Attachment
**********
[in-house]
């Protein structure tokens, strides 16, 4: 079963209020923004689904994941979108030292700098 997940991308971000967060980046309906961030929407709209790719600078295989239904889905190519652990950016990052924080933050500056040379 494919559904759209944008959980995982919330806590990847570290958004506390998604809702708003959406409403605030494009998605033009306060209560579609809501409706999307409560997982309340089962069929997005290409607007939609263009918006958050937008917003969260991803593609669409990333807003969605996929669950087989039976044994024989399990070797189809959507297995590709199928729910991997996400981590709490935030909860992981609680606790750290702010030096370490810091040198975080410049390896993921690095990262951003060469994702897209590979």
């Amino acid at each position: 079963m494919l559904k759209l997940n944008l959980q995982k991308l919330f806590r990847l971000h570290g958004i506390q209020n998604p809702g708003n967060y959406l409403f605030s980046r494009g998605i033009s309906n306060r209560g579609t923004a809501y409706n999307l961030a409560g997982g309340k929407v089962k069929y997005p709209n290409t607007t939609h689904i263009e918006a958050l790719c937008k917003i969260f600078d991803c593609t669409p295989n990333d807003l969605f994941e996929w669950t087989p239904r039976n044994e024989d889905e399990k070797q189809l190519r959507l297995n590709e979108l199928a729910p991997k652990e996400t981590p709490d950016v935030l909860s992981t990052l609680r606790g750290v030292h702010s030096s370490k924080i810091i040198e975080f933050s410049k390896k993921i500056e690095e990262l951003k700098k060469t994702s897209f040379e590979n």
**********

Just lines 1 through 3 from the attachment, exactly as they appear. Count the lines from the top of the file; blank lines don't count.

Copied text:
[in-house]
């Protein structure tokens, strides 16, 4: 079963209020923004689904994941979108030292700098 997940991308971000967060980046309906961030929407709209790719600078295989239904889905190519652990950016990052924080933050500056040379 494919559904759209944008959980995982919330806590990847570290958004506390998604809702708003959406409403605030494009998605033009306060209560579609809501409706999307409560997982309340089962069929997005290409607007939609263009918006958050937008917003969260991803593609669409990333807003969605996929669950087989039976044994024989399990070797189809959507297995590709199928729910991997996400981590709490935030909860992981609680606790750290702010030096370490810091040198975080410049390896993921690095990262951003060469994702897209590979």
């Amino acid at each position: 079963m494919l559904k759209l997940n944008l959980q995982k991308l919330f806590r990847l971000h570290g958004i506390q209020n998604p809702g708003n967060y959406l409403f605030s980046r494009g998605i033009s309906n306060r209560g579609t923004a809501y409706n999307l961030a409560g997982g309340k929407v089962k069929y997005p709209n290409t607007t939609h689904i263009e918006a958050l790719c937008k917003i969260f600078d991803c593609t669409p295989n990333d807003l969605f994941e996929w669950t087989p239904r039976n044994e024989d889905e399990k070797q189809l190519r959507l297995n590709e979108l199928a729910p991997k652990e996400t981590p709490d950016v935030l909860s992981t990052l609680r606790g750290v030292h702010s030096s370490k924080i810091i040198e975080f933050s410049k390896k993921i500056e690095e990262l951003k700098k060469t994702s897209f040379e590979n």